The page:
But Sobel says that she has also seen an uptick in the number of illegal fireworks being set off throughout the year in Santa Cruz. Those explosions are also getting closer to the Rodriguez Street shelter in Live Oak, she says, as people will often set off illegal fireworks in the school behind that location.
“These poor shelter animals have to deal with this fear and anxiety without an owner to comfort them,” she says.
Last month’s massive illegal fireworks bust by Santa Cruz County’s Auto Theft Reductions Enforcement (SCARE) Task Force was not the result of a lengthy investigation or a tip from a resident. Fuentez says that, to the best of his knowledge, the SCARE team stumbled upon that monstrous pile of fireworks by coincidence—they were investigating that property for a different reason.
“That’s really how we get the big captures,” Fuentez says. “When we’re doing something else and we see all this stuff. ”
Everyday enforcement of illegal fireworks is a much different and more difficult task. Typically, when a resident calls in to report that illegal fireworks are being set off, they do not have an exact location of where it was fired from, Fuentez says. The power of some large fireworks will make it feel as if they exploded just a few feet from their home, he adds.
“But those fireworks are probably several blocks away,” he says.
McManus adds that even if one of his officers is dispatched to an exact address of where the fireworks were allegedly set off, they are put in the tough situation of determining if there’s enough probable cause to knock on a resident’s door. Capitola and Watsonville police usually only hand out a fine if they catch someone with the lit match in hand.
“We need to always respect the individual’s rights before we do some investigative follow up [on a report] that might have limited information,” McManus says.
Coffman-Gomez says Watsonville needs to move past that “whack-a-mole” policing of illegal fireworks, and look at what other cities are doing to successfully silence the aerial explosions.
Some communities, such as nearby Seaside, have hiked the fines for illegal fireworks, and used drones to catch perpetrators in the act on the Fourth of July. Others, such as Pacifica, Redwood City, Sacramento and San Jose, are now turning to a “social host” ordinance, which empowers law enforcement to hand tenants and property owners hefty fines for illegal fireworks set off on their land, regardless of whether they lit the match. But ordinances only do so much, and the root of the issue, says Coffman-Gomez, is the unchecked influx of illegal fireworks from outside of California.
“We’ve tried a sundry of different options [to stop illegal fireworks], but the true discussion that needs to happen is, legislatively, what can we do to better criminalize this as a problem that we have here chronically,” she says.
She’s not the only one urging state lawmakers and law enforcement officials to take action on illegal fireworks. A Los Angeles County Supervisor last month called on the feds to address the issue ahead of the Fourth of July. Her plea to the U.S. Bureau of Alcohol, Tobacco, Firearms, and Explosives and U.S. Customs and Border Protection came two months after an illegal stockpile of fireworks exploded in a city just east of Los Angeles, killing two men and causing $3.2 million in damage.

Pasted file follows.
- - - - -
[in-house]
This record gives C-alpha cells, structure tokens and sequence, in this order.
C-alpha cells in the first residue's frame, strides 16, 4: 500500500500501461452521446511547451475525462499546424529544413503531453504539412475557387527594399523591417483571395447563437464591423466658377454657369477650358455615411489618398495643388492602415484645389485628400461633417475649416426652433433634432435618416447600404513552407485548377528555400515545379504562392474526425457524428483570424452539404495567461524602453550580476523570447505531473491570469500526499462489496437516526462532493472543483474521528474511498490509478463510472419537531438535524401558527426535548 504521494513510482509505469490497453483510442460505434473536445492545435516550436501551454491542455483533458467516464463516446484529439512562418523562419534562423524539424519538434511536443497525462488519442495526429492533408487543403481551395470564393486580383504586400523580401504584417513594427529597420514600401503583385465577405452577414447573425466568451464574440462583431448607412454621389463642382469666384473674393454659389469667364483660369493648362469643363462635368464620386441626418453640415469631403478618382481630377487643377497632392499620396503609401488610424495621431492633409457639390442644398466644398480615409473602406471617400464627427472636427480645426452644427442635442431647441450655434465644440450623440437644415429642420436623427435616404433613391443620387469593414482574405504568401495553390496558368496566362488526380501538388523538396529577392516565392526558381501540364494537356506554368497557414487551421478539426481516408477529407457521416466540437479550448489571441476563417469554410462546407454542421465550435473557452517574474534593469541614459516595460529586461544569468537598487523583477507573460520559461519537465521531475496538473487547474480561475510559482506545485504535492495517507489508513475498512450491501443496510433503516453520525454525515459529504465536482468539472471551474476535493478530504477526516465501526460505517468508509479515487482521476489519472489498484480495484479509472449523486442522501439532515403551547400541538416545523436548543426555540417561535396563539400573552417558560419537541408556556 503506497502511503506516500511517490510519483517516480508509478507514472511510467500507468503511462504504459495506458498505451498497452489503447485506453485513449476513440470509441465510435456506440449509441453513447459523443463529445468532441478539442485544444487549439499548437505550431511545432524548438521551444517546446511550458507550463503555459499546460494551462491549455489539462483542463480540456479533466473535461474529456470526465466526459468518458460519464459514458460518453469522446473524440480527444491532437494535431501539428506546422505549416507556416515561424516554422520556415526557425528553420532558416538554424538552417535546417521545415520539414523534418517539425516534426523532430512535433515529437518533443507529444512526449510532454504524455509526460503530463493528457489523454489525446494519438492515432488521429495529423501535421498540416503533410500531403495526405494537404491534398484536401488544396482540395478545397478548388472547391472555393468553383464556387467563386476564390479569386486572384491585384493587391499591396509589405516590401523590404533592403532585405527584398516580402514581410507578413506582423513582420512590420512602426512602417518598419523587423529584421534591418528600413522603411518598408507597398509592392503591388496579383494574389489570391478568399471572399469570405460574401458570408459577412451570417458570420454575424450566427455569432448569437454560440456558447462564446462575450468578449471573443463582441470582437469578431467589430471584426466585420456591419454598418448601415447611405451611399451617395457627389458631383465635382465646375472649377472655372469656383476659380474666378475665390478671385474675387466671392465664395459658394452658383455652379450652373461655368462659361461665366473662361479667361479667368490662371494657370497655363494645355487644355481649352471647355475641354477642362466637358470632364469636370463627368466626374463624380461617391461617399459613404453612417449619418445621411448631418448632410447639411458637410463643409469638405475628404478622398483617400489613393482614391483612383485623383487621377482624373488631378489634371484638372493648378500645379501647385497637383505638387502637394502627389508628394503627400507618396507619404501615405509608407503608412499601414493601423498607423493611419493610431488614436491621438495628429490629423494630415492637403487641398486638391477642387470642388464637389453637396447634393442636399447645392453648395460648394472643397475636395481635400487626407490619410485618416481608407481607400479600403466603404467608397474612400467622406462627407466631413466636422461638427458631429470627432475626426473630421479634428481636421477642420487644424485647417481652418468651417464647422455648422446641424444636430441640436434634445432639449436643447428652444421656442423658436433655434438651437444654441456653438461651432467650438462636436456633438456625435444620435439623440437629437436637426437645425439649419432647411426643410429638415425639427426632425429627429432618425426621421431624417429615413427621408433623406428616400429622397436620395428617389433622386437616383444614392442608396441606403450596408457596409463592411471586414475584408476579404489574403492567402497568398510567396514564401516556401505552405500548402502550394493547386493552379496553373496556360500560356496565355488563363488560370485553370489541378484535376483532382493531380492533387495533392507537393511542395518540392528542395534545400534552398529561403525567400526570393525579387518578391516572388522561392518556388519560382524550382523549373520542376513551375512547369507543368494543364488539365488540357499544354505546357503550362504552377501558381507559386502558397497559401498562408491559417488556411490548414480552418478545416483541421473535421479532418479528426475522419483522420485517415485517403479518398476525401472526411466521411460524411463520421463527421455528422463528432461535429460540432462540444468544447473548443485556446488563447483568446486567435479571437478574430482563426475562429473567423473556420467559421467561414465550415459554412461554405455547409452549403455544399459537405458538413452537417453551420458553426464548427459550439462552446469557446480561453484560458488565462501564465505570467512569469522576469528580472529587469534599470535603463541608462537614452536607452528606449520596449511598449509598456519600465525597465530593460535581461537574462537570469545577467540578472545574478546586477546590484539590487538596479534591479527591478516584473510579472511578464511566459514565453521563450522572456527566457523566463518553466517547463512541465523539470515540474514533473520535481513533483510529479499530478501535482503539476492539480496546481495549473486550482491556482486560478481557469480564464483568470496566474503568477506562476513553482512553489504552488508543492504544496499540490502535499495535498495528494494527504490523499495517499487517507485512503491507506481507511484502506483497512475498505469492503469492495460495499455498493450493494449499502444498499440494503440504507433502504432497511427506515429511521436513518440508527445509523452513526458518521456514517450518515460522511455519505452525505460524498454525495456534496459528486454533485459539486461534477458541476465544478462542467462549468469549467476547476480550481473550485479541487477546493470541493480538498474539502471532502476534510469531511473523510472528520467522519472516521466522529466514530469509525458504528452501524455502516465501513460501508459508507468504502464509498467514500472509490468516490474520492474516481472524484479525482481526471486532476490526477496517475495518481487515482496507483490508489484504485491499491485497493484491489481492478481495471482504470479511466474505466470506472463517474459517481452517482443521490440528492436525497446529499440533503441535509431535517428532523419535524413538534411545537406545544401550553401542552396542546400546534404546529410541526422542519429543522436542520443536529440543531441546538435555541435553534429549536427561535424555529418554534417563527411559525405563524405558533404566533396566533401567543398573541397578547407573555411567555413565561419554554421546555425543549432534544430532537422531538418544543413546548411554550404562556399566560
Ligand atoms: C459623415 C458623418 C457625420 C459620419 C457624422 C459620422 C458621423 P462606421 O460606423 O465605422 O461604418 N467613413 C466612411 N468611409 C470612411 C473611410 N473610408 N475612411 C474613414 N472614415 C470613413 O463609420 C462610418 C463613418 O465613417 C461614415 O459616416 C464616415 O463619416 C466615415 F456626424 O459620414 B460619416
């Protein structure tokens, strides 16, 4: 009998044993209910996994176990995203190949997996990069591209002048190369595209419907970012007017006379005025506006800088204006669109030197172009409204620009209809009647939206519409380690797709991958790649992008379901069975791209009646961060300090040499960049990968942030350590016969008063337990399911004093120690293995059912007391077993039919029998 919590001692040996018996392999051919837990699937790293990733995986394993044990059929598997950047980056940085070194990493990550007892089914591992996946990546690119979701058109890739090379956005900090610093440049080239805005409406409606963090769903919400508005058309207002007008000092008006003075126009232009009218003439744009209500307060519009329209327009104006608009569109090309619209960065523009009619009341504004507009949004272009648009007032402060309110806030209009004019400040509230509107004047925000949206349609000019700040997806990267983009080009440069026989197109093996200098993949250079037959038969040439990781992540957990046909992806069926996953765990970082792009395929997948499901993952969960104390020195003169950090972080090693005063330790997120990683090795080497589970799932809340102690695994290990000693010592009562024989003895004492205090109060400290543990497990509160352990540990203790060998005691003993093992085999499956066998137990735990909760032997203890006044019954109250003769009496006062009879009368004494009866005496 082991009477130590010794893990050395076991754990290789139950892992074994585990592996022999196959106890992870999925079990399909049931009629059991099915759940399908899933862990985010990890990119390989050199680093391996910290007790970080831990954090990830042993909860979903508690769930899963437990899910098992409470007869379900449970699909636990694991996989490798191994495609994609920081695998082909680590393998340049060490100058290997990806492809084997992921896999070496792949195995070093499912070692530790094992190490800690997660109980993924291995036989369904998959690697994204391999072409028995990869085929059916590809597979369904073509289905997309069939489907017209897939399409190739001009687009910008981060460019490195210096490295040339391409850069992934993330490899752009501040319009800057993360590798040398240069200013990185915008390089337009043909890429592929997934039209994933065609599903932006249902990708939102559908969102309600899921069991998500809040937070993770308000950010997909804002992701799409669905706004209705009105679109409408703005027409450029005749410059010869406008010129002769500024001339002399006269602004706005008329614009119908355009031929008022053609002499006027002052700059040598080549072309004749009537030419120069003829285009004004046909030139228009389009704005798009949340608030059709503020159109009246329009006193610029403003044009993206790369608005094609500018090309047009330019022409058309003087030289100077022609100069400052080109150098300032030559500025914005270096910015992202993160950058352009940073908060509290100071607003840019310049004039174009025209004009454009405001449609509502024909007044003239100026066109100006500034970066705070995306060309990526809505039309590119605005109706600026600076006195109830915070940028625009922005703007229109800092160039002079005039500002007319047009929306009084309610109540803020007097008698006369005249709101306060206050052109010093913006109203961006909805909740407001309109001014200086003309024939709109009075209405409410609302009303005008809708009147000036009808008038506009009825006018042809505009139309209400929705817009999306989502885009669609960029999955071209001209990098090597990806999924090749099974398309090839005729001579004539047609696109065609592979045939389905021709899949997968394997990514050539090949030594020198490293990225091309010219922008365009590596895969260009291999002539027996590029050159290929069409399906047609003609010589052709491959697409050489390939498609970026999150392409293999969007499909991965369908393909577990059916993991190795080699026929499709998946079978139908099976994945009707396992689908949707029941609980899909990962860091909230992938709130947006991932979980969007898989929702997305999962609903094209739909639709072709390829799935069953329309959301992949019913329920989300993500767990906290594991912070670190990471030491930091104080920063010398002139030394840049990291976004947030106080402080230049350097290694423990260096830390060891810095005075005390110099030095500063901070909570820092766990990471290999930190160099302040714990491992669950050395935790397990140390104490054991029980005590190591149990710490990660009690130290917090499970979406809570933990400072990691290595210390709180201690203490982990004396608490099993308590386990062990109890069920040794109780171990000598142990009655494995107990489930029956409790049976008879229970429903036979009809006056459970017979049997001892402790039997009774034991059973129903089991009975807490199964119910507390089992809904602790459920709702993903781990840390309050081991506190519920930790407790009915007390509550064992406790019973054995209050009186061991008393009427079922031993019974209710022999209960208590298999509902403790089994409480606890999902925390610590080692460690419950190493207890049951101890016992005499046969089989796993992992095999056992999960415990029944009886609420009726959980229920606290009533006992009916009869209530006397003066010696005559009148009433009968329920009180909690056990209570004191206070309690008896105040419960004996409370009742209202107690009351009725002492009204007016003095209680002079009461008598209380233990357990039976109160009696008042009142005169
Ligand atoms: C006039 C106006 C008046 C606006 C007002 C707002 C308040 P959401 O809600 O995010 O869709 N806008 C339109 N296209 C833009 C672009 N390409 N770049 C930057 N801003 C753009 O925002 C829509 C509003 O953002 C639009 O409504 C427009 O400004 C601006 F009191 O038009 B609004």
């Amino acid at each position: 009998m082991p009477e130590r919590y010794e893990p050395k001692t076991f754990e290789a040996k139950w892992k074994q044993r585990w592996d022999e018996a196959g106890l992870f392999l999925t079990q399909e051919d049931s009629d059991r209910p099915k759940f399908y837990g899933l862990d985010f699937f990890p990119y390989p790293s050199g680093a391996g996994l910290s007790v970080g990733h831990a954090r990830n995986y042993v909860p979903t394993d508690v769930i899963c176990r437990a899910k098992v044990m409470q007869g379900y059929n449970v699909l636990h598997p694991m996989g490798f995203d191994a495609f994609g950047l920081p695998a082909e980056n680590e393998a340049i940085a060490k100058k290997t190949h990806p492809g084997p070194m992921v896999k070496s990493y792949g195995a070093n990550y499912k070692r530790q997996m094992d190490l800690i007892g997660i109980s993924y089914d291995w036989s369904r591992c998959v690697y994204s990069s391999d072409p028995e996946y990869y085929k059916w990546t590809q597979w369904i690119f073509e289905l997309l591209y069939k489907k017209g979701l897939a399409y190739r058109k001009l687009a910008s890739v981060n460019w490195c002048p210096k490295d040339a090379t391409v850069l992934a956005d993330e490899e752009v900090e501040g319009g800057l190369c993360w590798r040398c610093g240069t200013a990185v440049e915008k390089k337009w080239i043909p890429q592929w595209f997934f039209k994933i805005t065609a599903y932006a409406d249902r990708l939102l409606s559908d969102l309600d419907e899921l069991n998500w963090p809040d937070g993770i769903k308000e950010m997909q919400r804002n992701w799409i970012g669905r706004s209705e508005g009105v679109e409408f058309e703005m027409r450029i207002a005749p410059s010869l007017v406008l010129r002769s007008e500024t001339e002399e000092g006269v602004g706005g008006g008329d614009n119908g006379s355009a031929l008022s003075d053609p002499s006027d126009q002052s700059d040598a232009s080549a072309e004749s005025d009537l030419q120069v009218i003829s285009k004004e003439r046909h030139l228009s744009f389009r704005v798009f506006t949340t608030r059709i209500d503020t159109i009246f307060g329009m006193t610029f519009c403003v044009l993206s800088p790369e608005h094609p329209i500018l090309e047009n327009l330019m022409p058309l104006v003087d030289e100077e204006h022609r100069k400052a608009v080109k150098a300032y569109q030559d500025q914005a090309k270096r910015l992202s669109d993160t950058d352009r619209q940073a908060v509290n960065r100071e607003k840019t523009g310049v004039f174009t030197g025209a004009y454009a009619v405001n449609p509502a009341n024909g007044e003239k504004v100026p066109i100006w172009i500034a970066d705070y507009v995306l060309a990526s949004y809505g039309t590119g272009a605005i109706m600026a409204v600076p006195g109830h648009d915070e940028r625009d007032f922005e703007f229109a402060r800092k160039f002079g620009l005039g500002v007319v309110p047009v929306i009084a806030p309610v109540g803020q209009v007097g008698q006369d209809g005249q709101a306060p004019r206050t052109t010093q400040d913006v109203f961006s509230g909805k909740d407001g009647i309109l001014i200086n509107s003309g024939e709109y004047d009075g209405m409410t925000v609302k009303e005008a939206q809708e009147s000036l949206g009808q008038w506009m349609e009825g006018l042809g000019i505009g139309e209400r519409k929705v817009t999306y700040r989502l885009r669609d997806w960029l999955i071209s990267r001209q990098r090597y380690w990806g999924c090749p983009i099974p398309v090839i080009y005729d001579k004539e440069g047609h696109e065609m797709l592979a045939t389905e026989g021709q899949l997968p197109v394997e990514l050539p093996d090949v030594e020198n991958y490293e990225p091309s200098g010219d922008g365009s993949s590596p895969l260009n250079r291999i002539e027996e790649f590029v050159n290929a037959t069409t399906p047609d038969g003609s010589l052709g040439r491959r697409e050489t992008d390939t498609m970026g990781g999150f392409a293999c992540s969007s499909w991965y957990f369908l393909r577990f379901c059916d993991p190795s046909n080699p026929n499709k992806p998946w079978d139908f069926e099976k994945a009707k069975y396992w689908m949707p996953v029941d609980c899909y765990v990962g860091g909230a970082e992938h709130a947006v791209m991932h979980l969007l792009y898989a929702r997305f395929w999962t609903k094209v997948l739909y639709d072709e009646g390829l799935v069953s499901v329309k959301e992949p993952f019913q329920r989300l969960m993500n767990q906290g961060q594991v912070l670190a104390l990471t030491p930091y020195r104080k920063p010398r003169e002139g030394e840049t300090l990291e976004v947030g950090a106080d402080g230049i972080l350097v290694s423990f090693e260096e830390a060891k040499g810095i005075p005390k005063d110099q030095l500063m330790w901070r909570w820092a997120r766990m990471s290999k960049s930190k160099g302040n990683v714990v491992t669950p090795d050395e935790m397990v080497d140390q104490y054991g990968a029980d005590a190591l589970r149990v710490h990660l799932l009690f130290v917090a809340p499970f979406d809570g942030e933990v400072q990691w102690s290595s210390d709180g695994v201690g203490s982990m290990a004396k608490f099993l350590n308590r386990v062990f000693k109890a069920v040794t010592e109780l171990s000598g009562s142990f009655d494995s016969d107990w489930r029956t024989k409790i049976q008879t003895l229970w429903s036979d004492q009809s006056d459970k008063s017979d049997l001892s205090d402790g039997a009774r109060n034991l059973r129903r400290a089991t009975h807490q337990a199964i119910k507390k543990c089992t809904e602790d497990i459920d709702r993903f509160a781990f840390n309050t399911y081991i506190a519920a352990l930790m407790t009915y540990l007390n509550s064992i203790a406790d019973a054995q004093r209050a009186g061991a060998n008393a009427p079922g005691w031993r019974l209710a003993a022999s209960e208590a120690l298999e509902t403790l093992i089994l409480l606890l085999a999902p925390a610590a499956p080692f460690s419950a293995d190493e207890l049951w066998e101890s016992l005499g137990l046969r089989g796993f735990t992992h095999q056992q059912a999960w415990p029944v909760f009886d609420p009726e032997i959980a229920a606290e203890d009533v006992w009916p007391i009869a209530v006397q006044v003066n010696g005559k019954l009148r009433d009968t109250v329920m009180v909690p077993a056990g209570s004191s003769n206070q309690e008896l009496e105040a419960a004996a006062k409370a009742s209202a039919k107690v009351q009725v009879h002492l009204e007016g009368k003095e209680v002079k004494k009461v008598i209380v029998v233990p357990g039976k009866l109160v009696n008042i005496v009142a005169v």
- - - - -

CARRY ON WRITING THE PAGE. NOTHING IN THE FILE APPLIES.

According to the Consumer Product Safety Commission’s annual fireworks report from 2019—the latest report available, at least 12 people died while using fireworks that year, and there were an estimated 10,000 injuries associated with fireworks, including roughly 7,300 between June 21 and July 21.
For many, the Fourth of July will be the first time they gather with friends and family since the start of the pandemic, and Chief McManus says he’s worried that illegal fireworks use could skyrocket as a result. In addition, there are no local professional fireworks shows scheduled for the Fourth of July, so pyrotechnic enthusiasts might take matters into their own hands.
“Is there likely to be an even larger July 4 type of celebratory activity because of the joy of getting out of this Covid period? There probably is,” McManus says. “We have to factor that in, too.”
That is troubling, says Mayor Dutra, because of the current drought-like conditions throughout Santa Cruz County and the greater state of California. Local Cal Fire officials have said this fire season could be “very active” because of those dry conditions.
“We really need to consider the state of our environment right now,” Dutra says.
Sobel says that ordinances and legislation are a good step to cut down on illegal fireworks, but emphasizes that education is also key. She says that many people who are setting off these fireworks are not aware of the negative effects their actions have.“It’s educating the people that maybe this isn’t the best way to recreate and spend my time because I’m upsetting veterans, I’m keeping people up at night and I’m terrifying animals as well,” she says. “It’s kind of like spay and neuter. Nobody got their animals spayed and neutered 30 or 40 years ago, and then it became part of the vernacular. [Bob Barker] on The Price Is Right always said, ‘Spay and neuter your pets.’ People didn’t even know what spayed and neutered was, and now people know what it is … it takes time.”